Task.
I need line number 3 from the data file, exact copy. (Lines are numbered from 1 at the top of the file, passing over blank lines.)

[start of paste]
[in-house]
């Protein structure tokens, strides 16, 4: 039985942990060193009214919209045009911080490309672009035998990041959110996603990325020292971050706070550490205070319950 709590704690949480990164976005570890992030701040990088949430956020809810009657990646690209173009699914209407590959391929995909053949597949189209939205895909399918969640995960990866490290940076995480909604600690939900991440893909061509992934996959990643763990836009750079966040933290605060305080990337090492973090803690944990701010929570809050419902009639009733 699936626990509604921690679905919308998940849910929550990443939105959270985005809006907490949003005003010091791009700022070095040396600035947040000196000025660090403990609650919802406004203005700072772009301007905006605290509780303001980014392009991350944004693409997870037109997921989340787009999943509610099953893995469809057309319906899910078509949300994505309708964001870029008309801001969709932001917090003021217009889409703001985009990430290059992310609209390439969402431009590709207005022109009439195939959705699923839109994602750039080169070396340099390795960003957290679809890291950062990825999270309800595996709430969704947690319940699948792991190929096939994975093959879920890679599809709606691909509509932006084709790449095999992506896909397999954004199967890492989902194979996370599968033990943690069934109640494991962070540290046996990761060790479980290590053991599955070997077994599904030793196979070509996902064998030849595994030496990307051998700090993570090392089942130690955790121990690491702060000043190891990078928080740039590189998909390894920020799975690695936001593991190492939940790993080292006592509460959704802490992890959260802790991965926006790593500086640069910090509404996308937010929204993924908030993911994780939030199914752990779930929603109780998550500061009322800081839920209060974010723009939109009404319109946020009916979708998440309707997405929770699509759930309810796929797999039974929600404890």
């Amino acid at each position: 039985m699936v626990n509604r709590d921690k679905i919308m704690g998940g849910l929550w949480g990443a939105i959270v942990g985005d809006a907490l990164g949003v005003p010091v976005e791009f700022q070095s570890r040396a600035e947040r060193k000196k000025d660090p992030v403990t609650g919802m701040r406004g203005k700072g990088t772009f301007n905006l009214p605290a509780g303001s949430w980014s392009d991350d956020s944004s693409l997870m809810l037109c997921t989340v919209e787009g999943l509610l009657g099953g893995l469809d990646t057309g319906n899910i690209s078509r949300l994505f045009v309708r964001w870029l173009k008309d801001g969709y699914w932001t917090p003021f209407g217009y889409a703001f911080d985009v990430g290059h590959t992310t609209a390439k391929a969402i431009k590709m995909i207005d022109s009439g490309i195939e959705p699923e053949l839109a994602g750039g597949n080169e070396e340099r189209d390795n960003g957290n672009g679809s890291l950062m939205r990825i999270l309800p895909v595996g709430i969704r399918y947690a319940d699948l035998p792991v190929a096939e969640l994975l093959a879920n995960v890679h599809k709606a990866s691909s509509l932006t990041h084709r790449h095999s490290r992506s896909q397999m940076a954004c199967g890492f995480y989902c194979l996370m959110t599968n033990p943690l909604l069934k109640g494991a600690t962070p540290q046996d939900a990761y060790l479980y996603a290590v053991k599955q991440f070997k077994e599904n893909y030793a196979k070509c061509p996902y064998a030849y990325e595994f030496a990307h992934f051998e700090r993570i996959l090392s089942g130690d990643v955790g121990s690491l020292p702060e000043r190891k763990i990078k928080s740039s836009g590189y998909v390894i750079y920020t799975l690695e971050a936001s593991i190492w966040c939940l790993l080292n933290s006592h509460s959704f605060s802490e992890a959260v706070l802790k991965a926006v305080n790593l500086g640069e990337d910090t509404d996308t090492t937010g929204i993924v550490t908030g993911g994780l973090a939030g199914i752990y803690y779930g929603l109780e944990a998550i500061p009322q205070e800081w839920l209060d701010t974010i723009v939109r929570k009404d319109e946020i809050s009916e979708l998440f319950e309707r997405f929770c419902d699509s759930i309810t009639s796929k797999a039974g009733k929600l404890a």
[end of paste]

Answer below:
């Amino acid at each position: 039985m699936v626990n509604r709590d921690k679905i919308m704690g998940g849910l929550w949480g990443a939105i959270v942990g985005d809006a907490l990164g949003v005003p010091v976005e791009f700022q070095s570890r040396a600035e947040r060193k000196k000025d660090p992030v403990t609650g919802m701040r406004g203005k700072g990088t772009f301007n905006l009214p605290a509780g303001s949430w980014s392009d991350d956020s944004s693409l997870m809810l037109c997921t989340v919209e787009g999943l509610l009657g099953g893995l469809d990646t057309g319906n899910i690209s078509r949300l994505f045009v309708r964001w870029l173009k008309d801001g969709y699914w932001t917090p003021f209407g217009y889409a703001f911080d985009v990430g290059h590959t992310t609209a390439k391929a969402i431009k590709m995909i207005d022109s009439g490309i195939e959705p699923e053949l839109a994602g750039g597949n080169e070396e340099r189209d390795n960003g957290n672009g679809s890291l950062m939205r990825i999270l309800p895909v595996g709430i969704r399918y947690a319940d699948l035998p792991v190929a096939e969640l994975l093959a879920n995960v890679h599809k709606a990866s691909s509509l932006t990041h084709r790449h095999s490290r992506s896909q397999m940076a954004c199967g890492f995480y989902c194979l996370m959110t599968n033990p943690l909604l069934k109640g494991a600690t962070p540290q046996d939900a990761y060790l479980y996603a290590v053991k599955q991440f070997k077994e599904n893909y030793a196979k070509c061509p996902y064998a030849y990325e595994f030496a990307h992934f051998e700090r993570i996959l090392s089942g130690d990643v955790g121990s690491l020292p702060e000043r190891k763990i990078k928080s740039s836009g590189y998909v390894i750079y920020t799975l690695e971050a936001s593991i190492w966040c939940l790993l080292n933290s006592h509460s959704f605060s802490e992890a959260v706070l802790k991965a926006v305080n790593l500086g640069e990337d910090t509404d996308t090492t937010g929204i993924v550490t908030g993911g994780l973090a939030g199914i752990y803690y779930g929603l109780e944990a998550i500061p009322q205070e800081w839920l209060d701010t974010i723009v939109r929570k009404d319109e946020i809050s009916e979708l998440f319950e309707r997405f929770c419902d699509s759930i309810t009639s796929k797999a039974g009733k929600l404890a």